The woman with the waste-free household

The woman with the waste-free household

It wasn’t the moss that she foraged to use as lavatory paper or the lip plumper made from stinging nettles that persuaded Bea Johnson that she had taken her pioneering pursuit of a “zero waste” lifestyle too far in the wrong direction. It was her husband, Scott, and the six months that she spent washing her hair with cider vinegar and baking soda. Her hair looked awful, she says, speaking in a thick French accent and frowning at the memory of her “frizzy ends”. But it smelt worse.

“I think I hit rock bottom when I went to lie down next to Scott and he looks at me and he’s like: ‘I’m so tired of you smelling like vinaigrette. It’s really not sexy.’ So to save my sex life, I needed to forget about that and find another solution. This is where I thought, ‘I’ve gone too far. This is not for me. It’s making me feel like a hippy. I’m not a hippy.’ ”

If she were a hippy, and if she didn’t laugh at herself so freely, Johnson’s activism would be much easier to dismiss. And believe me, as a typical hoarder of possessions nursing a vague sense of unease about the state of the planet, I would love to dismiss it. Instead what ultimately makes her message so compelling is that her stripped-back life looks fun as well as worthy. She stresses how much “happier” the family is now.

Not so long ago Johnson, 41, was a pampered corporate housewife with “Barbie-like platinum-blond hair, artificial tan, injected lips and Botoxed forehead” who judged new female acquaintances by the size of their engagement rings. She is now something else entirely — the aspirational, slightly vampish torchbearer for a greener, cleaner lifestyle, or what The New York Times called “the priestess of waste-free living”.

Her book Zero Waste Home, her blog and a frenetic round of television appearances and speaking engagements around the world have spawned a global following. People from Australia, Japan, Britain, mainland Europe and Johnson’s adopted home of California wonder every day, “What would Bea do?” Next month she’s making a presentation to Google in Tokyo and says that well-known manufacturers, which she will not name, consult her for ideas on products “because they see that this movement is growing like crazy”.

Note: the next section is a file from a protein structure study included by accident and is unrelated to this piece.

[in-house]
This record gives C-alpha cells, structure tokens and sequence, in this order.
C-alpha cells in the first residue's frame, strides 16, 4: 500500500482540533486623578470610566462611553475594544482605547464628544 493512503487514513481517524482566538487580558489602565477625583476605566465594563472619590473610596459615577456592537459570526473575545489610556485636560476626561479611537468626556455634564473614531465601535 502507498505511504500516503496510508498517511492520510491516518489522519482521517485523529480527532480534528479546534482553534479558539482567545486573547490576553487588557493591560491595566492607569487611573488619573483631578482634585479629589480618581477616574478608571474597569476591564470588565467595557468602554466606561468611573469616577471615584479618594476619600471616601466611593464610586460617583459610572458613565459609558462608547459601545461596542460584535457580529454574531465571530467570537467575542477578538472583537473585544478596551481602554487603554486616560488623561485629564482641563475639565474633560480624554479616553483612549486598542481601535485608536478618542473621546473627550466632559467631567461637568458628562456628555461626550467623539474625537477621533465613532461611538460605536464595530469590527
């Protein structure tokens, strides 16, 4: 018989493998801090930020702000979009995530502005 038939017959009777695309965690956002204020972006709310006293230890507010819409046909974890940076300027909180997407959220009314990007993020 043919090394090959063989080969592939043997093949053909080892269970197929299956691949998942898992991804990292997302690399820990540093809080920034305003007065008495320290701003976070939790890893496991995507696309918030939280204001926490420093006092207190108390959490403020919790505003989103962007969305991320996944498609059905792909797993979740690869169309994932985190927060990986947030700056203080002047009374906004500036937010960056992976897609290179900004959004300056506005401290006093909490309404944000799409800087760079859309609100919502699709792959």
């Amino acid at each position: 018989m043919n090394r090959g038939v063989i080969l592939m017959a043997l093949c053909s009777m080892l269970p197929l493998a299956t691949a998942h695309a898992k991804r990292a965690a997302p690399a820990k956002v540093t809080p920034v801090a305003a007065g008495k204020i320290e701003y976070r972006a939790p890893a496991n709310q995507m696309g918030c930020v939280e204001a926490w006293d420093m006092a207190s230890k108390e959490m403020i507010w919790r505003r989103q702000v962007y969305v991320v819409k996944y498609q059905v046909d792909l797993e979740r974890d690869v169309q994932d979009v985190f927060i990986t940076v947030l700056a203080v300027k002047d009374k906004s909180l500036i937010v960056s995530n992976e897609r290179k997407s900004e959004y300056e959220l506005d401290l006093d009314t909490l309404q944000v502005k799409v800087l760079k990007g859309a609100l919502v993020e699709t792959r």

Very quickly after entering the Johnsons’ home in Mill Valley, an affluent neighbourhood across the Golden Gate bridge from San Francisco, you get a sense of how radical are the choices they have made. The family’s lifestyle is extreme by most people’s standards. Last year Johnson was able to fit their entire household non-recyclable rubbish output for 12 months into a single jam jar. She, Scott and their two teenage boys live almost entirely in second-hand clothes (some, but not all, of the underwear is bought new).

She wears cocoa powder instead of blusher, makes her own eyeliner with burnt almonds and sprays her hair with a mixture made from vodka, water and peel from lemons grown on two bounteous bushes on their patio, fertilised by her husband and the two boys urinating on them. They have no photos because everything has been uploaded to the cloud and no DVDs, no CDs, no newspapers or magazines because they use libraries and the internet for entertainment. They own only one book — a copy of Zero Waste Home in the downstairs bathroom for the Airbnb tenants.

However, there’s also a feeling that their aggressively decluttered regimen, which they have followed for seven years, makes modern life simpler and more fulfilling. Cleaning the house from top to bottom takes a fraction of the time it used to. Tidying it takes a few minutes. Heirlooms and valuables have all been sold or passed on. Johnson sold her own huge engagement ring years ago and hasn’t missed it for “one second”.

“The house can burn down, there is not one thing that I would regret,” she says. “Everything is replaceable. Stuff is replaceable.” Instead the family prioritises experiences. The $350 a night that those Airbnb tenants pay in rent funds holidays and adventures, from skydiving and canyoning together to exotic foreign trips.

Johnson greets me at the door of their small whitewashed wooden house wearing a black T-shirt, black fake-leather trousers and black high heels. It doesn’t look like an $8 outfit but it is. Almost everything inside is white and immaculate: the floorboards, the walls, all the furniture — even the chihuahua, Zizou, whom Johnson says they bought to “match the floor” because “when he sheds you don’t see it”.

Zizou is sitting on a white cushion in a glass swing chair suspended from the ceiling. There’s also a cluster of white modular leather blocks that can be adapted to become a sofa, a bed or a seating area and table, a white dining table and six white chairs, 20 fewer than they owned before they downsized. There’s nothing else on the floor downstairs, and no mess. Anywhere.